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The relationship of ROI and EV in poker tournaments
One famous online poker player once turned down a (live) promotion request that this would cause him to lose 4000 dollars worth of EV. It would have been on a Sunday, which certainly is an online tournament player's most important day, but what could he have thought about and how did he come to this number?

The expected value of tournaments

Let us assume that someone proposes the following game. You pay 3 dollars, get a die, and the number you manage to roll is the number of dollars you get. Is the game worth it, and how much winnings can you expect each roll? It's gambling, so you certainly can't know the results, because those are decided by the die rolls. However, you can say that these conditions are good for you and that every roll will net us 0.5 dollar, which is what the EV is going to be with every roll.



Every decision and investment's value can be calculated if we know the chances. Knowing the cards during a poker party it's easy to calculate the expected value of the winnings in chips or dollars. But what about tournaments? If you sign up for an $ 11 tournament, how could you tell beforehand what place you'll finish in? Is it even worth it to participate in the tournament? And what ramifications will our finishing place have? If you finished in the money, does that mean it's worth to try the same event another time? If you lost the money, should you choose another tournament the next time?

Defining ROI

We talked about this a couple times but it doesn't hurt to repeat. Tournament players' success over a long term is shown by ROI (return on investment). This shows the ratio of investment and the money earnt, and you usually use its percentage form. Calculating it is the following: ROI%=investment earnings-investment costs/investment costs*100%. Tournament players usually look at overall ROI%, which means the summarized ratio of deposits and winnings.

The relationship of ROI and EV

How to calculate the expected value at a tournament? You'll get entirely different games than yesterday or last week, and obviously, the opponents are going to be different as well. A tournament is so complicated that this seems to be impossible. You're right, you can't make calculations like this. The best you can do is estimating, and even that is only possible with a big enough pool of games. For the estimation, there is only one objective information that can help, which is your previous ROI% under similar circumstances.



The thought process of the player mentioned early on in the article was the following: during my large, 50.000 games pool I managed to accomplish 40 ROI%. You can expect that to be similar in the future, so after every 1% I invest I'll get 1,40% back in the long term. During my Sunday session, I'll probably invest about 10000 dollars worth of buy-ins, so my EV for that day is going to be +4000. If I can't play, I'll lose those 4000 dollars.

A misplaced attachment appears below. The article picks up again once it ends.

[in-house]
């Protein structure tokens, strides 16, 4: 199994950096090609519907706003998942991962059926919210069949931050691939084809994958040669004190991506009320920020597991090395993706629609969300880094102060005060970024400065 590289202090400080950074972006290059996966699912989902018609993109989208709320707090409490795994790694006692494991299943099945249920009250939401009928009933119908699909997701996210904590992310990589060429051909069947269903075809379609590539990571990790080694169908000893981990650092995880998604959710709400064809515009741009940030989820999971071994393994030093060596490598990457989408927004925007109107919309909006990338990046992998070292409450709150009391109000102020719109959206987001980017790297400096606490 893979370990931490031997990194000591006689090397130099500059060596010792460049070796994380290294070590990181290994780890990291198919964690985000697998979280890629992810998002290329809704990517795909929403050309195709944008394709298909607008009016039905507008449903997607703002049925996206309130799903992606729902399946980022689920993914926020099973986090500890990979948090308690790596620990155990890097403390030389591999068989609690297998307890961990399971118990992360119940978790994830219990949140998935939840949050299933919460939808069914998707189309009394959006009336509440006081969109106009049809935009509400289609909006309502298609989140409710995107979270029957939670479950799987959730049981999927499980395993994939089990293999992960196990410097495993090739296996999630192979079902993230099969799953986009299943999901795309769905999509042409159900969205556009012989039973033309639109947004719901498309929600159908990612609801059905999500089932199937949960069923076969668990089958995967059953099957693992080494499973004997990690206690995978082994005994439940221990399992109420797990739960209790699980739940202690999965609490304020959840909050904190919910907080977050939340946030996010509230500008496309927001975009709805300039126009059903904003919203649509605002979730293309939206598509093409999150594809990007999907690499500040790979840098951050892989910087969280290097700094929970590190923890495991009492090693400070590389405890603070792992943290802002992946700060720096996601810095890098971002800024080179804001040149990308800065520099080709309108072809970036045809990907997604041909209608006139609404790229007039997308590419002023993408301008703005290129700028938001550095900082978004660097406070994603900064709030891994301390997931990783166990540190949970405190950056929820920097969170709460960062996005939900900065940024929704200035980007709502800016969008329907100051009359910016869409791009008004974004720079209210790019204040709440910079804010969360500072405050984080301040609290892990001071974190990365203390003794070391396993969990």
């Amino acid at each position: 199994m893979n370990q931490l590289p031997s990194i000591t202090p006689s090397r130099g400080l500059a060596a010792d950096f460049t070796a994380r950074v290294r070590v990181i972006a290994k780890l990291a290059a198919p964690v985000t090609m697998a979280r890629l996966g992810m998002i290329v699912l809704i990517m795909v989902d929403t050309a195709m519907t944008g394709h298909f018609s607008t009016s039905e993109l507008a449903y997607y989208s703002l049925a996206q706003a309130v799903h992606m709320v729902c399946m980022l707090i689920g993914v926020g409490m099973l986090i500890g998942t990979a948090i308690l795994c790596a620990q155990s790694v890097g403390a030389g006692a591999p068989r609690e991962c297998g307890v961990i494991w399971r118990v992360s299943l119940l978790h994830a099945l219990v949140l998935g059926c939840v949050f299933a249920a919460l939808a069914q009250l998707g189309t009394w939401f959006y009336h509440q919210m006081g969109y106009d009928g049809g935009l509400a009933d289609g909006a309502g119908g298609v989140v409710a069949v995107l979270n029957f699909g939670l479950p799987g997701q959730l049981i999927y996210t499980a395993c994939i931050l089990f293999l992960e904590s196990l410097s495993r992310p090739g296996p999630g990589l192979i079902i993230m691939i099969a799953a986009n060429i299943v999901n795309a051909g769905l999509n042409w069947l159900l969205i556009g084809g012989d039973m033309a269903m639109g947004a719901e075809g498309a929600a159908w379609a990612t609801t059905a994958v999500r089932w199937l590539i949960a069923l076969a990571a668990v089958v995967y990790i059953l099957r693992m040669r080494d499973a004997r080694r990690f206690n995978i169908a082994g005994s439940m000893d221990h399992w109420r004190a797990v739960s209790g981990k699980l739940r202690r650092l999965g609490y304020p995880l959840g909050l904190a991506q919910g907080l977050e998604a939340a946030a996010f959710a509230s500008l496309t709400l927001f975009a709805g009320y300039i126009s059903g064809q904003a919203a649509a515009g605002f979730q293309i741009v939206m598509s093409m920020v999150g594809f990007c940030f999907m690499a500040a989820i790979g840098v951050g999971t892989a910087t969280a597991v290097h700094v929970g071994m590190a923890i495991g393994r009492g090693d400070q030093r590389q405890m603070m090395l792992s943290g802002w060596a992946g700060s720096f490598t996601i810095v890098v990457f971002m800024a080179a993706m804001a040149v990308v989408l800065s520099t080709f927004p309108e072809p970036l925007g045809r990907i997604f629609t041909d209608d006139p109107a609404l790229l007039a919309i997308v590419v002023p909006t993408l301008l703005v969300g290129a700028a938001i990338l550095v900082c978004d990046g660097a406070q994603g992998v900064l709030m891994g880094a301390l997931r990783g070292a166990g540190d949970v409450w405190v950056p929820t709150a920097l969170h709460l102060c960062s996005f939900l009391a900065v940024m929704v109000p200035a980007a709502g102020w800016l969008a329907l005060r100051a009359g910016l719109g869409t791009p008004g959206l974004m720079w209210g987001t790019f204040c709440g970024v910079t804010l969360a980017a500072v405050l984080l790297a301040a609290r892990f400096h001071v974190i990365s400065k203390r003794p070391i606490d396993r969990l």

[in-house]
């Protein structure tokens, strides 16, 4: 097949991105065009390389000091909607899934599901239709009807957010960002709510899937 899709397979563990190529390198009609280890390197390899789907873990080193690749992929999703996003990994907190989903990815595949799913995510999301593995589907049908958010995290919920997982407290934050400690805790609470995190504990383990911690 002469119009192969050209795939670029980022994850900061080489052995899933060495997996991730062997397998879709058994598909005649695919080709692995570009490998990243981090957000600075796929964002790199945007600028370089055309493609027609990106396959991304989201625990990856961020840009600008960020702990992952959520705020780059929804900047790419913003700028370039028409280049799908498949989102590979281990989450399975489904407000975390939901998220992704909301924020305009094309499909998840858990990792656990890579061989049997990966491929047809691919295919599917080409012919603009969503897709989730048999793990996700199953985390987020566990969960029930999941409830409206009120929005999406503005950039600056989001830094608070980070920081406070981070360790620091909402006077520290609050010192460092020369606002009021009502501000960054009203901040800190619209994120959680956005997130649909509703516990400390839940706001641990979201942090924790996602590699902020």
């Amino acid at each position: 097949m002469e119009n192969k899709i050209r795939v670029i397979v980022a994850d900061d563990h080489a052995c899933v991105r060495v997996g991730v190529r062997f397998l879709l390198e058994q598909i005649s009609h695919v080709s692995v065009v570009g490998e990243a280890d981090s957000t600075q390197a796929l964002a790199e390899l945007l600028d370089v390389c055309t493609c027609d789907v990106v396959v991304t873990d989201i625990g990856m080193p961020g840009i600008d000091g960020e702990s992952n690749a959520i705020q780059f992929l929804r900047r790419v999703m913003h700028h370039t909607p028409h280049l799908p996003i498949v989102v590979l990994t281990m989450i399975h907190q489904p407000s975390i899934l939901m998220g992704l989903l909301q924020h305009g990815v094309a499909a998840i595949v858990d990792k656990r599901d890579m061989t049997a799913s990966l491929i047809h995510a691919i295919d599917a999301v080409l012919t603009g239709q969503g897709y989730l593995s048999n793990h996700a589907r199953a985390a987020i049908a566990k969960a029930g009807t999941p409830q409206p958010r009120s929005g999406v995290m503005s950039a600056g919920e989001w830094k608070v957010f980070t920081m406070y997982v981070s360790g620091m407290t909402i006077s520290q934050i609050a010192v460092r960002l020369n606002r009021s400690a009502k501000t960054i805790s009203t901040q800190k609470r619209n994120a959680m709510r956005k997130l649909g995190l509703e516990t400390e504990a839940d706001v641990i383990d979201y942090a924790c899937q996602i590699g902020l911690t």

In theory, no statistics are proof that it's going to be the same in the future. It might seem a bit odd, but this explanation is acceptable, especially when someone has such a large pool of games to prove it with. (In reality, the opponents are getting better, so with the same knowledge the ROI% will decrease over time).

A few exceptions

There are tournaments which are famously featuring weaker than average players, such as the main events of the bigger online tournament series, the Sunday Million, or the Sunday Storm. We can also say this about the WSOP main event in Las Vegas. What's common in these events is that with so many opportunities to get in through satellites many amateur players participate in them. If the majority of the field is worse than you, you can count with a higher than usual (possibly even twice as much) EV. (In theory you should only participate in tournaments like this, but unfortunately, there's a problem. Where there are many amateurs, beginner players, the field is always large, so you have to deal with variance).

If there are weaker than usual tournaments, there are obviously stronger than usual ones. These are the bigger prestige or the bigger buy-in ones, such as the Sunday 500 or the Super Tuesday. We can also say that the 180 man SNGs are stronger than usual, which do have low buy-ins but feature many professional players. It's very possible that for a player with a positive ROI these tournaments will eventually result in a negative expected value.

Do you have any questions about the relationship between ROI and EV? Post them in the comment section below.

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